So what is the bottom line? Is the Canon 100D better than the Leica X-U Typ 113 or vice versa? The listing below highlights the relative strengths of the two models.
Advantages of the Canon EOS 100D:
- More detail: Offers more megapixels (17.9 vs 16.1MP) with a 5% higher linear resolution.
- Better live-view autofocus: Features on-sensor phase-detection for more confident autofocus.
- Better sound: Can connect to an external microphone for higher quality sound recording.
- Easier framing: Has an optical viewfinder for image composition and settings control.
- More detailed LCD: Has a higher resolution rear screen (1040k vs 920k dots).
- Fewer buttons to press: Is equipped with a touch-sensitive rear screen to facilitate handling.
- Faster shutter: Has higher mechanical shutter speed (1/4000s vs 1/2000s) to freeze action.
- More flexible: Can take a variety of interchangeable lenses, including specialty optics.
- More heavily discounted: Has been available for much longer (launched in March 2013).
Arguments in favor of the Leica X-U (Typ 113):
- Ready to shoot: Comes with an integrated lens, while the 100D requires a separate lens.
- Longer lasting: Gets more shots (450 versus 380) out of a single battery charge.
- Better sealing: Is splash and dust sealed for shooting in inclement weather conditions.
- Water-proof: Is rugged and sealed and can thus be used for underwater photography (up to 3m).
- More prestigious: Has the Leica luxury appeal, which ensures a high resale value.
- More modern: Reflects 2 years and 10 months of technical progress since the 100D launch.
If the count of relative strengths (bullet points above) is taken as a measure, the 100D emerges as the winner of the contest (9 : 6 points). However, the pertinence of the various camera strengths will differ across photographers, so that you might want to weigh individual camera traits according to their importance for your own imaging needs before making a camera decision. A professional wedding photographer will view the differences between cameras in a way that diverges from the perspective of a travel photog, and a person interested in cityscapes has distinct needs from a macro shooter. Hence, the decision which camera is best and worth buying is often a very personal one.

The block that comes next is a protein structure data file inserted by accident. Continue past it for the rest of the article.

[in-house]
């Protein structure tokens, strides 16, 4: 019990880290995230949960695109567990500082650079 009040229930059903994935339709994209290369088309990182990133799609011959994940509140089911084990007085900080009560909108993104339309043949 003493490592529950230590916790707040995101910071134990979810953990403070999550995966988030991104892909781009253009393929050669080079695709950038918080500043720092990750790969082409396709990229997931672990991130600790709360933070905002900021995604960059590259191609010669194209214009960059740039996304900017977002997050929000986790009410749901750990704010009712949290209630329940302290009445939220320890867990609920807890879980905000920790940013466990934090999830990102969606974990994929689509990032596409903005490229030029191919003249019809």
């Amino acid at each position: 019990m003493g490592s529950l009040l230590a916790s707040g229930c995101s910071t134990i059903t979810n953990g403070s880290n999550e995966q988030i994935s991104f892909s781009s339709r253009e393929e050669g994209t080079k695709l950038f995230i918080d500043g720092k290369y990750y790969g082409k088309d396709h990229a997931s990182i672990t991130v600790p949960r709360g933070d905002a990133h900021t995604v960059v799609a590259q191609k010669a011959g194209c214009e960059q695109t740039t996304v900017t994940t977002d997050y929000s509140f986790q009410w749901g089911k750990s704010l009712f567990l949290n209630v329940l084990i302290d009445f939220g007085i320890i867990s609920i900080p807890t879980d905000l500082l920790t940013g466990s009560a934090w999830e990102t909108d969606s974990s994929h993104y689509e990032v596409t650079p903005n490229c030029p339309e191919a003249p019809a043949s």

How about other alternatives? Do the specifications of the Canon 100D and the Leica X-U Typ 113 place the cameras among the top in their class? Find out in the latest Best DSLR Camera and Best Prime Lens Compact Camera listings whether the two cameras rank among the cream of the crop.
In any case, while the specs-based evaluation of cameras can be instructive in revealing their potential as photographic tools, it remains partial and cannot reveal, for example, the shooting experience and imaging performance when actually working with the 100D or the X-U Typ 113. User reviews, such as those found at amazon, can sometimes inform about these issues, but such feedback is often incomplete, inconsistent, and biased.
This is where reviews by experts come in. The following table reports the overall ratings of the cameras as published by some of the major camera review sites (amateurphotographer [AP], cameralabs [CL], digitalcameraworld [DCW], dpreview [DPR], ephotozine [EPZ], photographyblog [PB]). As can be seen, the professional reviewers agree in many cases on the quality of different cameras, but sometimes their assessments diverge, reinforcing the earlier point that a camera decision is often a very personal choice.
|1.||Canon 100D||4/5||+||..||78/100||4/5||4/5||Mar 2013||549|
|2.||Leica X-U Typ 113||3.5/5||..||..||..||..||3.5/5||Jan 2016||2,950|
|3.||Canon 4000D||..||o||3/5||..||3.5/5||3.5/5||Feb 2018||399|
|4.||Canon 200D||4/5||+ +||4/5||78/100||4.5/5||4.5/5||Jun 2017||549|
|5.||Canon G1 X Mark III||5/5||+||4/5||79/100||4.5/5||4.5/5||Oct 2017||1,299|
|6.||Canon G3 X||3.5/5||+||..||..||4.5/5||4/5||Jun 2015||999|
|7.||Canon 7D II||4.5/5||+||3.5/5||84/100||4/5||4.5/5||Sep 2014||1,799|
|8.||Canon 1200D||3/5||+||..||..||4/5||4.5/5||Feb 2014||449|
|9.||Canon 700D||..||..||..||76/100||4.5/5||4.5/5||Mar 2013||649|
|10.||Canon G16||4/5||+||..||..||4.5/5||4.5/5||Aug 2013||549|